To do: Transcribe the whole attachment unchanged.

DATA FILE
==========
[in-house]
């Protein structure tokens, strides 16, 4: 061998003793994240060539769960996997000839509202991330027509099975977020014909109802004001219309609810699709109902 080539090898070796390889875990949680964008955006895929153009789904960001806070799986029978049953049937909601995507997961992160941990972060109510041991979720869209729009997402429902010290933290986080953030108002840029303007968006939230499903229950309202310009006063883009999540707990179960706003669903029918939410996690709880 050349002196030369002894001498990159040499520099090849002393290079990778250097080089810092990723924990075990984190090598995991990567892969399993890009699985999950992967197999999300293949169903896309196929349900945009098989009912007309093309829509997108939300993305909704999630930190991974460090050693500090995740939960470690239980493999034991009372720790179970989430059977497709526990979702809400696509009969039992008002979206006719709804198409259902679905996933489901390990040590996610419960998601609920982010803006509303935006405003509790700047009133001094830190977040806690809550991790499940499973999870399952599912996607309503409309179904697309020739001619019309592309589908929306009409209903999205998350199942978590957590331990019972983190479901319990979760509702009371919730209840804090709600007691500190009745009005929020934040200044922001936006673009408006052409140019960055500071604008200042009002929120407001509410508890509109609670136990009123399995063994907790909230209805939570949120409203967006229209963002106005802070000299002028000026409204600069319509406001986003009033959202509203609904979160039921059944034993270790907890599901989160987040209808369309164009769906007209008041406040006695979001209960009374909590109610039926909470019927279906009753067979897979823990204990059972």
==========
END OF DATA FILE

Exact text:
[in-house]
């Protein structure tokens, strides 16, 4: 061998003793994240060539769960996997000839509202991330027509099975977020014909109802004001219309609810699709109902 080539090898070796390889875990949680964008955006895929153009789904960001806070799986029978049953049937909601995507997961992160941990972060109510041991979720869209729009997402429902010290933290986080953030108002840029303007968006939230499903229950309202310009006063883009999540707990179960706003669903029918939410996690709880 050349002196030369002894001498990159040499520099090849002393290079990778250097080089810092990723924990075990984190090598995991990567892969399993890009699985999950992967197999999300293949169903896309196929349900945009098989009912007309093309829509997108939300993305909704999630930190991974460090050693500090995740939960470690239980493999034991009372720790179970989430059977497709526990979702809400696509009969039992008002979206006719709804198409259902679905996933489901390990040590996610419960998601609920982010803006509303935006405003509790700047009133001094830190977040806690809550991790499940499973999870399952599912996607309503409309179904697309020739001619019309592309589908929306009409209903999205998350199942978590957590331990019972983190479901319990979760509702009371919730209840804090709600007691500190009745009005929020934040200044922001936006673009408006052409140019960055500071604008200042009002929120407001509410508890509109609670136990009123399995063994907790909230209805939570949120409203967006229209963002106005802070000299002028000026409204600069319509406001986003009033959202509203609904979160039921059944034993270790907890599901989160987040209808369309164009769906007209008041406040006695979001209960009374909590109610039926909470019927279906009753067979897979823990204990059972």